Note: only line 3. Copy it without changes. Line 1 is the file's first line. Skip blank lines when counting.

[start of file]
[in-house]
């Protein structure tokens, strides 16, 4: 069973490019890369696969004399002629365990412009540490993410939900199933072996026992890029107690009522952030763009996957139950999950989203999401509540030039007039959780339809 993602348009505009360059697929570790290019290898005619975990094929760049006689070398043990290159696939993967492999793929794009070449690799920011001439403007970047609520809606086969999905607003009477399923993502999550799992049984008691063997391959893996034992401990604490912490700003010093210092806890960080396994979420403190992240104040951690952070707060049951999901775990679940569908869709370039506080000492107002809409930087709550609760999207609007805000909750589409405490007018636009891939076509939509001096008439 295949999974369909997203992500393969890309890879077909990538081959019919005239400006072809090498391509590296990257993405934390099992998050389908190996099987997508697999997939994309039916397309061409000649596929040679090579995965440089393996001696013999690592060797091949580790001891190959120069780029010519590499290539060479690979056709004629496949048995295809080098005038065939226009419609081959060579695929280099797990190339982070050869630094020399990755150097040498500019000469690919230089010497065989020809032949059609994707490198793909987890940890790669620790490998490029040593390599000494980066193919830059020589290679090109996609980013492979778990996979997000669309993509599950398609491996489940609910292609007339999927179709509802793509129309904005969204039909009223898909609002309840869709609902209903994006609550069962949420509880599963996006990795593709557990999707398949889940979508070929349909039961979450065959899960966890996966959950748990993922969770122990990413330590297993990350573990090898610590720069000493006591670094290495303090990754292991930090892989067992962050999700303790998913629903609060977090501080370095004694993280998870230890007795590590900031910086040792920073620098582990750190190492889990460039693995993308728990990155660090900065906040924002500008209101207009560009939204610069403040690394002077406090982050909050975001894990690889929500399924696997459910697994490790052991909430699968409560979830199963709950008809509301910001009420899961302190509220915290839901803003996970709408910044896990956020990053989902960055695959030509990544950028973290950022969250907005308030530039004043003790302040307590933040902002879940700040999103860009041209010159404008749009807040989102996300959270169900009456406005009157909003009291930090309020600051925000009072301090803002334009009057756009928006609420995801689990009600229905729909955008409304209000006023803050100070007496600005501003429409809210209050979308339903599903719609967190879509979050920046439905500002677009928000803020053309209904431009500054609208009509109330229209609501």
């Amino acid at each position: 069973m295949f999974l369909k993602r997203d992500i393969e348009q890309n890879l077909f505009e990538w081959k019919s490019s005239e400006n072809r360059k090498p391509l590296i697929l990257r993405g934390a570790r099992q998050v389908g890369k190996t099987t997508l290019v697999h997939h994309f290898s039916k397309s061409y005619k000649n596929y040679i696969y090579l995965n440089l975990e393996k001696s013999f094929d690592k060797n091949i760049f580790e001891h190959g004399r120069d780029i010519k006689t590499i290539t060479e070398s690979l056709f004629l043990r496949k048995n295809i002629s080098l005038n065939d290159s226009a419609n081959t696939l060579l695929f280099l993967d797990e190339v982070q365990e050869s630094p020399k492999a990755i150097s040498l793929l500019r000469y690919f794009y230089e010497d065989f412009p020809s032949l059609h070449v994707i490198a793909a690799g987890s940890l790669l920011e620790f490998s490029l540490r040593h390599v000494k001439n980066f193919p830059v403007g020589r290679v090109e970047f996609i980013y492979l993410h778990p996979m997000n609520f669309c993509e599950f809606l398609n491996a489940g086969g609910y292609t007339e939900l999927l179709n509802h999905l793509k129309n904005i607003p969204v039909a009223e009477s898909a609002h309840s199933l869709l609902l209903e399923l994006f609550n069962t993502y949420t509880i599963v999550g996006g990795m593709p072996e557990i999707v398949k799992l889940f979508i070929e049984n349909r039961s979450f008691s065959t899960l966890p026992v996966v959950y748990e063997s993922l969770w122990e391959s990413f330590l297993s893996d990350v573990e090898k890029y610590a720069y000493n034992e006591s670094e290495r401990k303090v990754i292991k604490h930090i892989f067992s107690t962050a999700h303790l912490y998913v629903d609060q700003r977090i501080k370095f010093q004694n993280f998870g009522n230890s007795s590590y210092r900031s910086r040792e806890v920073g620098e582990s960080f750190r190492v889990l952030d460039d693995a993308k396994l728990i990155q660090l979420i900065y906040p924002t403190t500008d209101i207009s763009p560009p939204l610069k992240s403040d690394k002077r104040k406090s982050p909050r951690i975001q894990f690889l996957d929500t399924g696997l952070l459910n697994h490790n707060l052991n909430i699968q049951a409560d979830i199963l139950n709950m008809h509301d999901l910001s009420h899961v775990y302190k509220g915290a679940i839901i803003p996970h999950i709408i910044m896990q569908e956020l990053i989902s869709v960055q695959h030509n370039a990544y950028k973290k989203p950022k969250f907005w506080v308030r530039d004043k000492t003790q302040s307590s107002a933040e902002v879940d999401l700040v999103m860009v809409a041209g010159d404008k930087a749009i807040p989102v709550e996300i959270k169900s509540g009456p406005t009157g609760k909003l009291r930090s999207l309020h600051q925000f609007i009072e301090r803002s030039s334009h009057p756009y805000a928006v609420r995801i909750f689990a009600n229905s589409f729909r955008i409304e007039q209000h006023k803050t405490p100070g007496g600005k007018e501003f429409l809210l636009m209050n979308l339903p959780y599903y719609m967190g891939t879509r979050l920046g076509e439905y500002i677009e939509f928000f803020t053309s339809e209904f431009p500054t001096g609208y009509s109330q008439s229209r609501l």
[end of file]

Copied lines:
């Amino acid at each position: 069973m295949f999974l369909k993602r997203d992500i393969e348009q890309n890879l077909f505009e990538w081959k019919s490019s005239e400006n072809r360059k090498p391509l590296i697929l990257r993405g934390a570790r099992q998050v389908g890369k190996t099987t997508l290019v697999h997939h994309f290898s039916k397309s061409y005619k000649n596929y040679i696969y090579l995965n440089l975990e393996k001696s013999f094929d690592k060797n091949i760049f580790e001891h190959g004399r120069d780029i010519k006689t590499i290539t060479e070398s690979l056709f004629l043990r496949k048995n295809i002629s080098l005038n065939d290159s226009a419609n081959t696939l060579l695929f280099l993967d797990e190339v982070q365990e050869s630094p020399k492999a990755i150097s040498l793929l500019r000469y690919f794009y230089e010497d065989f412009p020809s032949l059609h070449v994707i490198a793909a690799g987890s940890l790669l920011e620790f490998s490029l540490r040593h390599v000494k001439n980066f193919p830059v403007g020589r290679v090109e970047f996609i980013y492979l993410h778990p996979m997000n609520f669309c993509e599950f809606l398609n491996a489940g086969g609910y292609t007339e939900l999927l179709n509802h999905l793509k129309n904005i607003p969204v039909a009223e009477s898909a609002h309840s199933l869709l609902l209903e399923l994006f609550n069962t993502y949420t509880i599963v999550g996006g990795m593709p072996e557990i999707v398949k799992l889940f979508i070929e049984n349909r039961s979450f008691s065959t899960l966890p026992v996966v959950y748990e063997s993922l969770w122990e391959s990413f330590l297993s893996d990350v573990e090898k890029y610590a720069y000493n034992e006591s670094e290495r401990k303090v990754i292991k604490h930090i892989f067992s107690t962050a999700h303790l912490y998913v629903d609060q700003r977090i501080k370095f010093q004694n993280f998870g009522n230890s007795s590590y210092r900031s910086r040792e806890v920073g620098e582990s960080f750190r190492v889990l952030d460039d693995a993308k396994l728990i990155q660090l979420i900065y906040p924002t403190t500008d209101i207009s763009p560009p939204l610069k992240s403040d690394k002077r104040k406090s982050p909050r951690i975001q894990f690889l996957d929500t399924g696997l952070l459910n697994h490790n707060l052991n909430i699968q049951a409560d979830i199963l139950n709950m008809h509301d999901l910001s009420h899961v775990y302190k509220g915290a679940i839901i803003p996970h999950i709408i910044m896990q569908e956020l990053i989902s869709v960055q695959h030509n370039a990544y950028k973290k989203p950022k969250f907005w506080v308030r530039d004043k000492t003790q302040s307590s107002a933040e902002v879940d999401l700040v999103m860009v809409a041209g010159d404008k930087a749009i807040p989102v709550e996300i959270k169900s509540g009456p406005t009157g609760k909003l009291r930090s999207l309020h600051q925000f609007i009072e301090r803002s030039s334009h009057p756009y805000a928006v609420r995801i909750f689990a009600n229905s589409f729909r955008i409304e007039q209000h006023k803050t405490p100070g007496g600005k007018e501003f429409l809210l636009m209050n979308l339903p959780y599903y719609m967190g891939t879509r979050l920046g076509e439905y500002i677009e939509f928000f803020t053309s339809e209904f431009p500054t001096g609208y009509s109330q008439s229209r609501l």